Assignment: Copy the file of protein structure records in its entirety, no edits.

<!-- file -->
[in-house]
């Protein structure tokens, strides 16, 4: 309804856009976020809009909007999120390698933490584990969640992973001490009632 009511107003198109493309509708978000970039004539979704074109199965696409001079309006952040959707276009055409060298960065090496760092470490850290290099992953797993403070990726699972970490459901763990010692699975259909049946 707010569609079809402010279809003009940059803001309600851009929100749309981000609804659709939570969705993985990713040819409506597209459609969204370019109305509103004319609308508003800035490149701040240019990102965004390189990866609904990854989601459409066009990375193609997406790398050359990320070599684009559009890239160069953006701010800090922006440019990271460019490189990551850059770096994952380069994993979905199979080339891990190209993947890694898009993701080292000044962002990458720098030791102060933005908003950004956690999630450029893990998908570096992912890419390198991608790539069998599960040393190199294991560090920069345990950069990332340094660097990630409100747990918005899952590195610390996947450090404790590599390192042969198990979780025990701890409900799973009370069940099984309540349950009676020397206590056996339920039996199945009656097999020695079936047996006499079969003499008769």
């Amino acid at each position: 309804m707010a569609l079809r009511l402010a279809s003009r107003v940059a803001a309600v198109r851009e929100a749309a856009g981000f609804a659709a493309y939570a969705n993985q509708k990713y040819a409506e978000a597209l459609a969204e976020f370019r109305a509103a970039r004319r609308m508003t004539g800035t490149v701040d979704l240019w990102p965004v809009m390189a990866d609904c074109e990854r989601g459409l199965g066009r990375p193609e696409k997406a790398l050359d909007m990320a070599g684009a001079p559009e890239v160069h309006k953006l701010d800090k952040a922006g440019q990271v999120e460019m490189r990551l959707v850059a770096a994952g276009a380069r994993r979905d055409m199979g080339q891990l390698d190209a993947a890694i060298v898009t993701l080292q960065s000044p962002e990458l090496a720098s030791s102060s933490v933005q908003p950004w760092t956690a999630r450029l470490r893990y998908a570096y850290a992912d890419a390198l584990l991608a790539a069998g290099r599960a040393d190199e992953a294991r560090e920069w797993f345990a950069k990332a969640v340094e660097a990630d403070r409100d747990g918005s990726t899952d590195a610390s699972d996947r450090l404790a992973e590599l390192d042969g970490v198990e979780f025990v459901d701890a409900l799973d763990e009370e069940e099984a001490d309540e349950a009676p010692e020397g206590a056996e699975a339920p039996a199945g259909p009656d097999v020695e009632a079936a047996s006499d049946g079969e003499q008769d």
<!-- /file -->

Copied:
[in-house]
């Protein structure tokens, strides 16, 4: 309804856009976020809009909007999120390698933490584990969640992973001490009632 009511107003198109493309509708978000970039004539979704074109199965696409001079309006952040959707276009055409060298960065090496760092470490850290290099992953797993403070990726699972970490459901763990010692699975259909049946 707010569609079809402010279809003009940059803001309600851009929100749309981000609804659709939570969705993985990713040819409506597209459609969204370019109305509103004319609308508003800035490149701040240019990102965004390189990866609904990854989601459409066009990375193609997406790398050359990320070599684009559009890239160069953006701010800090922006440019990271460019490189990551850059770096994952380069994993979905199979080339891990190209993947890694898009993701080292000044962002990458720098030791102060933005908003950004956690999630450029893990998908570096992912890419390198991608790539069998599960040393190199294991560090920069345990950069990332340094660097990630409100747990918005899952590195610390996947450090404790590599390192042969198990979780025990701890409900799973009370069940099984309540349950009676020397206590056996339920039996199945009656097999020695079936047996006499079969003499008769």
């Amino acid at each position: 309804m707010a569609l079809r009511l402010a279809s003009r107003v940059a803001a309600v198109r851009e929100a749309a856009g981000f609804a659709a493309y939570a969705n993985q509708k990713y040819a409506e978000a597209l459609a969204e976020f370019r109305a509103a970039r004319r609308m508003t004539g800035t490149v701040d979704l240019w990102p965004v809009m390189a990866d609904c074109e990854r989601g459409l199965g066009r990375p193609e696409k997406a790398l050359d909007m990320a070599g684009a001079p559009e890239v160069h309006k953006l701010d800090k952040a922006g440019q990271v999120e460019m490189r990551l959707v850059a770096a994952g276009a380069r994993r979905d055409m199979g080339q891990l390698d190209a993947a890694i060298v898009t993701l080292q960065s000044p962002e990458l090496a720098s030791s102060s933490v933005q908003p950004w760092t956690a999630r450029l470490r893990y998908a570096y850290a992912d890419a390198l584990l991608a790539a069998g290099r599960a040393d190199e992953a294991r560090e920069w797993f345990a950069k990332a969640v340094e660097a990630d403070r409100d747990g918005s990726t899952d590195a610390s699972d996947r450090l404790a992973e590599l390192d042969g970490v198990e979780f025990v459901d701890a409900l799973d763990e009370e069940e099984a001490d309540e349950a009676p010692e020397g206590a056996e699975a339920p039996a199945g259909p009656d097999v020695e009632a079936a047996s006499d049946g079969e003499q008769d």